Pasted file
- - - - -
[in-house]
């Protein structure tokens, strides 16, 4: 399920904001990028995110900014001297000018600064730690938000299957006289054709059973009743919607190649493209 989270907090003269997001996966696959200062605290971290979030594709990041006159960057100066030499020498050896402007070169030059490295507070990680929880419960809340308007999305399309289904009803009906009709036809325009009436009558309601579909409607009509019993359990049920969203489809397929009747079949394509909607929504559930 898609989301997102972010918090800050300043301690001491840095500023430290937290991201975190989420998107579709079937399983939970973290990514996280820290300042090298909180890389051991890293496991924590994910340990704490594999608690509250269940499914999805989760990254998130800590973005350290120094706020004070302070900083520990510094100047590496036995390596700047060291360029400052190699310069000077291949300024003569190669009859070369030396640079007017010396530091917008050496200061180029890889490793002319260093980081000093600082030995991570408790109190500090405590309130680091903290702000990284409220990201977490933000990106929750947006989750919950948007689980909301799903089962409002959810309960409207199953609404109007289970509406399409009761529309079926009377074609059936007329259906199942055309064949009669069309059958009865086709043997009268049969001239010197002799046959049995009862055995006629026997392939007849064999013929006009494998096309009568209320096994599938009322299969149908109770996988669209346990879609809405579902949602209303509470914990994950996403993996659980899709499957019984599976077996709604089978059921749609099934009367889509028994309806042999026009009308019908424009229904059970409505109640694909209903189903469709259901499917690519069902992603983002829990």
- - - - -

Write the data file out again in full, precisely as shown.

[in-house]
């Protein structure tokens, strides 16, 4: 399920904001990028995110900014001297000018600064730690938000299957006289054709059973009743919607190649493209 989270907090003269997001996966696959200062605290971290979030594709990041006159960057100066030499020498050896402007070169030059490295507070990680929880419960809340308007999305399309289904009803009906009709036809325009009436009558309601579909409607009509019993359990049920969203489809397929009747079949394509909607929504559930 898609989301997102972010918090800050300043301690001491840095500023430290937290991201975190989420998107579709079937399983939970973290990514996280820290300042090298909180890389051991890293496991924590994910340990704490594999608690509250269940499914999805989760990254998130800590973005350290120094706020004070302070900083520990510094100047590496036995390596700047060291360029400052190699310069000077291949300024003569190669009859070369030396640079007017010396530091917008050496200061180029890889490793002319260093980081000093600082030995991570408790109190500090405590309130680091903290702000990284409220990201977490933000990106929750947006989750919950948007689980909301799903089962409002959810309960409207199953609404109007289970509406399409009761529309079926009377074609059936007329259906199942055309064949009669069309059958009865086709043997009268049969001239010197002799046959049995009862055995006629026997392939007849064999013929006009494998096309009568209320096994599938009322299969149908109770996988669209346990879609809405579902949602209303509470914990994950996403993996659980899709499957019984599976077996709604089978059921749609099934009367889509028994309806042999026009009308019908424009229904059970409505109640694909209903189903469709259901499917690519069902992603983002829990």